The author of the article linked below, George Fields, focuses on masculinity, both what it is and what it isn’t. Feminists have used their version of male dominance to push their way into every corner of society. Mr. Fields provides a different version of male dominance. A sampling: “It has nothing to do with the dominance of others; quite to the contrary, those who are most beautiful to our minds and praised for their masculine virtues are those who serve; and the more their service becomes a loving slavery, the more our hearts are touched by their works.”

    This is paternity, pure and simple. It is every good father, priest, and male boss we have ever met. It is also the example set by Christ, washing the feet of His disciples and telling them to conquer the world by becoming servants.

    So where has all the masculinity gone? One could paraphrase GK Chesterton: it is not that masculinity has been tried and failed; it is that it has been found too difficult and left untried. Evidently it's easier to get manicures and wax jobs than to curb ones appetites.


  • August 24th, 2014Hearts of Flesh and the Personal Dimension of Salvationby Kevin O'Brien

    We are not saved by a system.  We are not saved by a program.  We are not saved by a gimmick.

    We are saved by a person.  And by His death, which was the most personal gift He could give.

    This is why heart must speak to heart (as I wrote, quoting Bl. John Henry Newman, earlier today - whose motto was cor ad cor loquitur: heart speaks to heart).  Anything in the Church that falls shy of loyalty, love, fidelity and integrity between people; anything that falls shy of the true mutual giving and sacrifice of love; anything that falls shy of an actual realistic relationship; anything that falls shy of heart speaking to heart and heart listening to heart is a sham and is a hollow mockery of what saves us.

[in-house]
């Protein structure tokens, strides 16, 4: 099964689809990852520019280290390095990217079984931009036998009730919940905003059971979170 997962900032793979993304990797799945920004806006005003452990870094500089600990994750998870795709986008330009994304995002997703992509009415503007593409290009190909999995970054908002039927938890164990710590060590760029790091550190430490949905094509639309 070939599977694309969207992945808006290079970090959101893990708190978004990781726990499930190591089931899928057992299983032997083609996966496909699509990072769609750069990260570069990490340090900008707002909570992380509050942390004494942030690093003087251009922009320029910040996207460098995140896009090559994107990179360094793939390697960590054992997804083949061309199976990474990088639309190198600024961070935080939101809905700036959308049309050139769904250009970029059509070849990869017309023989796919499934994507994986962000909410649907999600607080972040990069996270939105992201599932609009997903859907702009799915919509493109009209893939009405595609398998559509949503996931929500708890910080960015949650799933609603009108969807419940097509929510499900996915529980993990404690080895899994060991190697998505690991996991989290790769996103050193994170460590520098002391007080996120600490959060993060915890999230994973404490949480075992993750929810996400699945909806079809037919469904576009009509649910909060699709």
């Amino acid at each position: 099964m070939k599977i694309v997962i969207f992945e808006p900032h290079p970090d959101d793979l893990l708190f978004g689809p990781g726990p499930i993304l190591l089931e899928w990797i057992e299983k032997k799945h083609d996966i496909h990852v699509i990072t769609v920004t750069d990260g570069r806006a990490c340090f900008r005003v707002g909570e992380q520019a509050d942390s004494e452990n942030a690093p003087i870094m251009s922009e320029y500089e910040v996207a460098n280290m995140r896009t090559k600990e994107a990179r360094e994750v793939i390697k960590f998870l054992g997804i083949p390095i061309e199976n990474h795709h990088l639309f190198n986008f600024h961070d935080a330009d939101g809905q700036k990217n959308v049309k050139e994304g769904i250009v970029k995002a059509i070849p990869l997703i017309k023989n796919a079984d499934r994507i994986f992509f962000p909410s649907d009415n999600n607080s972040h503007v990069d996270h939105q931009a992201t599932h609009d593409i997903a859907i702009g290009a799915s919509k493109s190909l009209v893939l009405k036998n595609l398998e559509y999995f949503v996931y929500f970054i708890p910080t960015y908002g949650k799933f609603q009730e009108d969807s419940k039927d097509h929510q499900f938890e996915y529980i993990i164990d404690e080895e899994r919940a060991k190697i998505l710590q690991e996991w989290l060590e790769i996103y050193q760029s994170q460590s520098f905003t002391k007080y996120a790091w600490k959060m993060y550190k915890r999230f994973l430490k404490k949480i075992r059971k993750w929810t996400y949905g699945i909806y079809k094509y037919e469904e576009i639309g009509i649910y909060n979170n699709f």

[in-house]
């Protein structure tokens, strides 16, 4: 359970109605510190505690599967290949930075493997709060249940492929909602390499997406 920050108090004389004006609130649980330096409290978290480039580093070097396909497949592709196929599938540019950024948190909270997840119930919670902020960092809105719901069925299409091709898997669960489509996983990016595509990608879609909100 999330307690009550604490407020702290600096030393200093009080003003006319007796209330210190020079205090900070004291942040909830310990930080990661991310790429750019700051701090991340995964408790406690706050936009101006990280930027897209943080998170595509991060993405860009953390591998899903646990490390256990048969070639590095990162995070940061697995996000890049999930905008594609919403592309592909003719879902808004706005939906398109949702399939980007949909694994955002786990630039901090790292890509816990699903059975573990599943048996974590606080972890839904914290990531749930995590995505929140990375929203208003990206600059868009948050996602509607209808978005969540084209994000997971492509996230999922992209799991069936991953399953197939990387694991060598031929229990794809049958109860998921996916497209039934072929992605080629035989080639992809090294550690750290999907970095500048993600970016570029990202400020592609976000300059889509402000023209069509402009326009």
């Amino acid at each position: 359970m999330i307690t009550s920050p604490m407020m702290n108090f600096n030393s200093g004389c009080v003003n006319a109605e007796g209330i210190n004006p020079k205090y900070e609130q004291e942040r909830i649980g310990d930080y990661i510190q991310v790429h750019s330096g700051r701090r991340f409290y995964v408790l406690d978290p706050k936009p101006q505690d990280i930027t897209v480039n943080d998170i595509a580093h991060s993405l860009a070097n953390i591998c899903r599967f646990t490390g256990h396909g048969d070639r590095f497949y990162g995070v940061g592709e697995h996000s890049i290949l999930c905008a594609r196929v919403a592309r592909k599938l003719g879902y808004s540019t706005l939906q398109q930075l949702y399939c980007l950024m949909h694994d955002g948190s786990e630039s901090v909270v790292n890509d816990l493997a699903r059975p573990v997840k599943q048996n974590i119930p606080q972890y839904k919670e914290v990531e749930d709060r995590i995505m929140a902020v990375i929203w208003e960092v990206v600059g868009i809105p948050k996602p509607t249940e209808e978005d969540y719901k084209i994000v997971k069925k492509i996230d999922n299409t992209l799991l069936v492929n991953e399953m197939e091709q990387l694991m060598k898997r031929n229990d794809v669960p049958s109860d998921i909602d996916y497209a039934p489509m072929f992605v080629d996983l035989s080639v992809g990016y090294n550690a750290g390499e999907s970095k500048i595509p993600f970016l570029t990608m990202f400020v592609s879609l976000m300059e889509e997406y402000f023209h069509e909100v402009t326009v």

The impersonal is the life (and the lie) of the heart of stone.  The personal is the mark of the circumcised heart, the heart of flesh (see Ez. 36:26).

    This is why, when a bishop or a cardinal argues that they are not responsible for reprehensible actions that they've enabled and covered up, even if such a stance is a swing at a legitimate legal defense, it betrays Jesus Christ and His Spirit that operates within us.  And it destroys the hopes and fans the flaming anger of victims.  It shows at best disregard and at worst contempt for the hearts of others.  This should be self-evident, but for many people today, it isn't.

    And you can see this playing out all around you, if you look.


    She was a wealthy adolescent.  She was smart and creative, but, like many children of wealth, she was neglected.  She had everything she wanted materially, but in a very fundamental way her parents didn't care for her, at least not enough to parent her.  They were planning to ship her off to a long-term stay at a boarding facility - against her will.

    She looked right at me one day.  "My parents would be happier if I were entirely out of their life," she said.

    "Ohhh," I said, "it's not that bad."